[136 S.Ct. 1427] Alito, Justice
Petitioner Samuel Ocasio, a former officer in the Baltimore Police Department, participated in a kickback scheme with the owners of a local auto repair shop. When petitioner and other Baltimore officers reported to the scene of an auto accident, they persuaded the owners of damaged cars to have their vehicles towed to the repair shop, and in exchange for this service the officers received payments from the shopowners. Petitioner was convicted of obtaining money from the shopowners under color of official right, in violation of the Hobbs Act, 18 U.S.C. § 1951, and of conspiring to violate the Hobbs Act, in violation of 18 U.S.C. § 371. He now challenges his conspiracy conviction, contending that, as a matter of law, he cannot be convicted of conspiring with the shopowners to obtain money from [194 L.Ed.2d 524] them under color of official right. We reject this argument because it is contrary to age-old principles of conspiracy law.
Hernan Alexis Moreno Mejia (known as Moreno) and Edwin Javier Mejia (known as Mejia) are brothers who co-owned and operated the Majestic Auto Repair Shop (Majestic). In 2008, Majestic was struggling to attract customers, so Moreno and Mejia made a deal with a Baltimore police officer, Jhonn Corona. In exchange for kickbacks, Officer Corona would refer motorists whose cars were damaged in accidents to Majestic for towing and repairs. Officer Corona then spread the word to other members of the force, and eventually as many as 60 other officers sent damaged cars to Majestic in exchange for payments of $150 to $300 per referral.
Petitioner began to participate in this scheme in 2009. On several occasions from 2009 to 2011, he convinced accident victims to have their cars towed to Majestic. Often, before sending a car to Majestic, petitioner called Moreno from the scene of an accident to ensure that the make and model of the car, the extent of the damage, and the car's insurance coverage would allow the shopowners to turn a profit on the repairs. After directing a vehicle to Majestic, petitioner would call Moreno and request his payment.
[136 S.Ct. 1428] Because police are often among the first to arrive at the scene of an accident, the Baltimore officers were well positioned to route damaged vehicles to Majestic. As a result, the kickback scheme was highly successful: It substantially increased Majestic's volume of business and profits, and by early 2011 it provided Majestic with at least 90% of its customers.
Moreno, Mejia, petitioner, and nine other Baltimore officers were indicted in 2011. The shopowners and most of the other officers eventually pleaded guilty pursuant to plea deals, but petitioner did not.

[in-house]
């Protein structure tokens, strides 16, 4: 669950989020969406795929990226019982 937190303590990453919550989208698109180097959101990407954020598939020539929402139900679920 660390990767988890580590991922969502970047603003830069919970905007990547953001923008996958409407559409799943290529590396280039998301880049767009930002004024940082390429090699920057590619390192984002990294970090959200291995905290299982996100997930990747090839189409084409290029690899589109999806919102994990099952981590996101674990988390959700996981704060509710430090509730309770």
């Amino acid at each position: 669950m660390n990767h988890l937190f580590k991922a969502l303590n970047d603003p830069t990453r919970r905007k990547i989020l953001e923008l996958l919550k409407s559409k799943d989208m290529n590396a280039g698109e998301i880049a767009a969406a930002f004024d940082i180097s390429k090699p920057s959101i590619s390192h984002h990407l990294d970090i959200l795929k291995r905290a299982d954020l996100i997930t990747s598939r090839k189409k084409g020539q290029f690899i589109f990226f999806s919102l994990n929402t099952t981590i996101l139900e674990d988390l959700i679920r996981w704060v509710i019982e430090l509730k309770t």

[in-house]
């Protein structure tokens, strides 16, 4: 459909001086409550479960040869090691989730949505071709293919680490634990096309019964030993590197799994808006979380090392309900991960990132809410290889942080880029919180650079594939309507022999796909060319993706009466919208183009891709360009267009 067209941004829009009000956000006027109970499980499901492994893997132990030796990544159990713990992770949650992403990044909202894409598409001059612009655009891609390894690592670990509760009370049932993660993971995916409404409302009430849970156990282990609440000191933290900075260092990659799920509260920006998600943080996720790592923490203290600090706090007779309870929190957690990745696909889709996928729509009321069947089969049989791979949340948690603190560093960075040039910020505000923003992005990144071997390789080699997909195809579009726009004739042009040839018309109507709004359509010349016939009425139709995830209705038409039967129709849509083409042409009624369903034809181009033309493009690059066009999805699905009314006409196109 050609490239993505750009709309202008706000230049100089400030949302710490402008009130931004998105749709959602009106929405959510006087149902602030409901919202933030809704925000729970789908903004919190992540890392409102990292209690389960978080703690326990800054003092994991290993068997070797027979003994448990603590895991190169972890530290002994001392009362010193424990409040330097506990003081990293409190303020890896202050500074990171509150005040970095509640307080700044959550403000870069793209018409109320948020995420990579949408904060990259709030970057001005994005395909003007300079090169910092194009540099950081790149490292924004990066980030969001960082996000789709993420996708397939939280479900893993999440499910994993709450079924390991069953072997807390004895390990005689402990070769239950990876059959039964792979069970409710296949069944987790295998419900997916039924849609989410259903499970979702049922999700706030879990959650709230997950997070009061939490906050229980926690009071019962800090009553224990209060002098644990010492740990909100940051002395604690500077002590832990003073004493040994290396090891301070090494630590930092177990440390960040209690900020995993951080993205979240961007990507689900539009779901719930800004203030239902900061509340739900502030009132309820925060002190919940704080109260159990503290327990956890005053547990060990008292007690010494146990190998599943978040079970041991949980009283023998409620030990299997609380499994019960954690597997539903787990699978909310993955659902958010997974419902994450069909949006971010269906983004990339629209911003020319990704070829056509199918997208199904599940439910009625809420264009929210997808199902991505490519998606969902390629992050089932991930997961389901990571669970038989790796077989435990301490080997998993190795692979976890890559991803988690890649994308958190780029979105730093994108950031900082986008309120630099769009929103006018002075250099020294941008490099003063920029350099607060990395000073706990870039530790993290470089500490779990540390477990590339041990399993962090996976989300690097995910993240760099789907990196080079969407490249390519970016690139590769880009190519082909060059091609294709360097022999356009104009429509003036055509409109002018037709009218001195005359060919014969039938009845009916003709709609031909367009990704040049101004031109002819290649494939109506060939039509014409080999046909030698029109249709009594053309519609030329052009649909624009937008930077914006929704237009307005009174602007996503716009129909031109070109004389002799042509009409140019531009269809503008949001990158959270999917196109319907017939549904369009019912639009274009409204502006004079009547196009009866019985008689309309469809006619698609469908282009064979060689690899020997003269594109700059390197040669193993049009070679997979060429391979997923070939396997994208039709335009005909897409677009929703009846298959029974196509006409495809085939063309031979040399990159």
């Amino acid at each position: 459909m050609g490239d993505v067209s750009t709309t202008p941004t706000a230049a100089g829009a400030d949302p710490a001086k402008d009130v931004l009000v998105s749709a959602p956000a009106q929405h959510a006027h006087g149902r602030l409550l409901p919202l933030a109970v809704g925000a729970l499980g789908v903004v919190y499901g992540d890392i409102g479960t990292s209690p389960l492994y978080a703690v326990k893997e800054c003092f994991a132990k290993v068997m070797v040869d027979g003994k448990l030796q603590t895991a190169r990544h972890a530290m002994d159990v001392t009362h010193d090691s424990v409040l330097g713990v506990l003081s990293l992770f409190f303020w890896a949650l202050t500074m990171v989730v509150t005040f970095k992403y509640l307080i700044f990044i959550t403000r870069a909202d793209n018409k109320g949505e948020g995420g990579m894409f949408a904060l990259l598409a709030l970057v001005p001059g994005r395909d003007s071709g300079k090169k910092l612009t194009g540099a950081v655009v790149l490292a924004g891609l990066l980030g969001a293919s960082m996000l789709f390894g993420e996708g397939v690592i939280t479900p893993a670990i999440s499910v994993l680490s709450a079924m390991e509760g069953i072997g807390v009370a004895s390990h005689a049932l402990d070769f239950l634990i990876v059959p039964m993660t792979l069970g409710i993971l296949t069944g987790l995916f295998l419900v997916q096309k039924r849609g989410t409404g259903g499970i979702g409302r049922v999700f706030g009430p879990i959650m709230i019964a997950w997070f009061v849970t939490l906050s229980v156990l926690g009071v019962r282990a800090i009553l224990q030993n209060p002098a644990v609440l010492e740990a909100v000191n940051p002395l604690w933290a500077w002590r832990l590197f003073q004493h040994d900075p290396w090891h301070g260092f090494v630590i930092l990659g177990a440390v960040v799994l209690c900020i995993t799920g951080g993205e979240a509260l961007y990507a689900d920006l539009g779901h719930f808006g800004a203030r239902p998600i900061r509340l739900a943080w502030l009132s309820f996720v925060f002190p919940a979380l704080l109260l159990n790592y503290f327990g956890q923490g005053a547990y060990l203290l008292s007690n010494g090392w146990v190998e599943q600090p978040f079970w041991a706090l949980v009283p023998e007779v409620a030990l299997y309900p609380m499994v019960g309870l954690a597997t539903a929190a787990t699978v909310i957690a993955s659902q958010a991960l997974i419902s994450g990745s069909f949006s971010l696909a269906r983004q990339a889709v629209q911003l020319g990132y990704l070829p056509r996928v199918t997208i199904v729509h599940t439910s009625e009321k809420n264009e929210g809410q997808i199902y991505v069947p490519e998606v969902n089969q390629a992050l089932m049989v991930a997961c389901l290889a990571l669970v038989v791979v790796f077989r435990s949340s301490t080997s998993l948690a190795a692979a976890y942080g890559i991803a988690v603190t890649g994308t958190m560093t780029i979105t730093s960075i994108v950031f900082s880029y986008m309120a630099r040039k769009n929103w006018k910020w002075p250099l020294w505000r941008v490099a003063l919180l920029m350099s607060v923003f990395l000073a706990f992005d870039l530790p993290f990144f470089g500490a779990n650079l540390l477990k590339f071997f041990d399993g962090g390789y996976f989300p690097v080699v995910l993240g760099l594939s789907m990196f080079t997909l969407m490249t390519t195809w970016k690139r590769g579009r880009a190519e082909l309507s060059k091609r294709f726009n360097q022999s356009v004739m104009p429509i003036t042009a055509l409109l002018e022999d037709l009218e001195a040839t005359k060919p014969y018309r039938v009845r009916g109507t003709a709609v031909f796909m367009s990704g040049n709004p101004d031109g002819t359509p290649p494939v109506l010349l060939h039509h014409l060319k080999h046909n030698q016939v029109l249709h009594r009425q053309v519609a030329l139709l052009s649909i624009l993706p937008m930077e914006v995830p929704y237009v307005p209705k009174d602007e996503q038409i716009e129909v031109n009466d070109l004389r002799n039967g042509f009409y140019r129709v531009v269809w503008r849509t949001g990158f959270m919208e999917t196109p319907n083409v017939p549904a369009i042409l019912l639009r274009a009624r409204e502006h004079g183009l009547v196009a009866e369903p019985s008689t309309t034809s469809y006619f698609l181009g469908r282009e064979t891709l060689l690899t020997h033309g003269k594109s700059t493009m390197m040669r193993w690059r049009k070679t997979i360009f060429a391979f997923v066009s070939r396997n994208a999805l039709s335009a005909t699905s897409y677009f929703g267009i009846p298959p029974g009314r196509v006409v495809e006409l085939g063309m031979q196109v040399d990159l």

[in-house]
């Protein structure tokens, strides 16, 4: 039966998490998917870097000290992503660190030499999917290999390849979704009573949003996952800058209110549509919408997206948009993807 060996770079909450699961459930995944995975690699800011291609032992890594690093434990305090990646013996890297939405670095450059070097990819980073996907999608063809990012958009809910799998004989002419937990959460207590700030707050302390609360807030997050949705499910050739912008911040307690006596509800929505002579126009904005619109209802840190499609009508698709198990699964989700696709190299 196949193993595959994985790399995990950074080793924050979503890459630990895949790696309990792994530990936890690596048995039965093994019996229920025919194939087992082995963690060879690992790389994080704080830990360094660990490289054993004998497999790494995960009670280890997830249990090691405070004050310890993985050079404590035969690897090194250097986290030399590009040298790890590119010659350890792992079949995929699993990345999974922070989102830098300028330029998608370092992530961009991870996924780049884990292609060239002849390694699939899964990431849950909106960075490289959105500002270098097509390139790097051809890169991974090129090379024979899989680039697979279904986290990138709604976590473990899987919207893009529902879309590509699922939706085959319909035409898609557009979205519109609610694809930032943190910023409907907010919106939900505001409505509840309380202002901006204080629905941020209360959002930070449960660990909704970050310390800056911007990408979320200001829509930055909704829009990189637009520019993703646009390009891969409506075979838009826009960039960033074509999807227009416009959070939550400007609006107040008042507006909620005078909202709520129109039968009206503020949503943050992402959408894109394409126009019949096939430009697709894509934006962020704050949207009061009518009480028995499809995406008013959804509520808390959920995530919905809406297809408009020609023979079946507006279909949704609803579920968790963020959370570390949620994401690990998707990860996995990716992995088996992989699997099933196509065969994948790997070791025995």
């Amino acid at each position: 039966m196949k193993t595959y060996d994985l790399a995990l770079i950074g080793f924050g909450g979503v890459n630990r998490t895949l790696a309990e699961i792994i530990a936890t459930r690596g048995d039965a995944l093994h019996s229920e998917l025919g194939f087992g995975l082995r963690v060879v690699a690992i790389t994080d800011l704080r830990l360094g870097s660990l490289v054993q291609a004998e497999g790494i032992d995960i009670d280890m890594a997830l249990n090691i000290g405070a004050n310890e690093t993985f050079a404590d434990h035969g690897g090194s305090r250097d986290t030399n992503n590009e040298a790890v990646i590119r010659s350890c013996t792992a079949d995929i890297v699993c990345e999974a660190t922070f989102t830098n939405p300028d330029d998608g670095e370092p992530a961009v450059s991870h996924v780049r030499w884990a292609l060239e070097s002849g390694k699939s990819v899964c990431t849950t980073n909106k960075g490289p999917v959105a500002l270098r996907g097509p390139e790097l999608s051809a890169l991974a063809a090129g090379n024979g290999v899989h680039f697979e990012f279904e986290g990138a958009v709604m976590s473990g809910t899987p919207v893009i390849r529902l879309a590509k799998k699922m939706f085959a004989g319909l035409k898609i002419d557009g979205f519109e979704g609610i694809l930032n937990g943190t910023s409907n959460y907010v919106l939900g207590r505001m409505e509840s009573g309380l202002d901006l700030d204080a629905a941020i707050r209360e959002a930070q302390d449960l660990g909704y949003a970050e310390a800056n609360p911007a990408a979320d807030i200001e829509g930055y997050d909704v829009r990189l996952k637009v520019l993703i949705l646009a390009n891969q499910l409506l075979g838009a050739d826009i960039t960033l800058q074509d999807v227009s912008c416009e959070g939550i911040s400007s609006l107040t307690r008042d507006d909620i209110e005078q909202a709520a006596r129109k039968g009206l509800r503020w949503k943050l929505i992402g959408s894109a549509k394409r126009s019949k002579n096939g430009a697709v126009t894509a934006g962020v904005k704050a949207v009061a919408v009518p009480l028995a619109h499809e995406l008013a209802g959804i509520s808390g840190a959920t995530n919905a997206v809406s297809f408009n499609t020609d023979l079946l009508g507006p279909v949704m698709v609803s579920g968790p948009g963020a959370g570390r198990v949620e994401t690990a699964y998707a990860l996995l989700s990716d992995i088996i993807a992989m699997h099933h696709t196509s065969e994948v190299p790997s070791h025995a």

In a superseding indictment, petitioner was charged with three counts of violating the Hobbs Act, 18 U.S.C. § 1951, by extorting money from Moreno with his consent and under color of official right. As all parties agree, the type of extortion for which petitioner was convicted--obtaining property from another with his consent and under color of official right--is the " rough equivalent of what we would now describe as 'taking a bribe.'" Evans v. United States, 504 U.S. 255, 260, 112 S.Ct. 1881, 119 L.Ed.2d 57 (1992). To prove this offense, the Government " need only show that a public official has obtained a payment to which he was not entitled, knowing that the payment was made in return for official acts." Id., at 268, 112 S.Ct. 1881, 119 L.Ed.2d 57.
Petitioner and another Baltimore officer, Kelvin Quade Manrich, were also charged with violating the general federal conspiracy statute, 18 U.S.C. § 371. The indictment alleged that petitioner and Manrich conspired with Moreno, Mejia, and other Baltimore officers to bring about the same sort of substantive violations with which petitioner was charged.
Before trial, petitioner began to raise a variant of the legal argument that has brought his case to this Court. He sought a jury instruction stating that " [i]n order to convict a [194 L.Ed.2d 525] defendant of conspiracy to commit extortion under color of official right, the government must prove beyond a reasonable doubt that the conspiracy was to obtain money or property from some person who was not a member of the conspiracy." App. 53. In support of this instruction, petitioner relied on the Sixth Circuit's decision in United States v. Brock, 501 F.3d 762 (2007), which concerned two bail bondsmen who made payments to a court...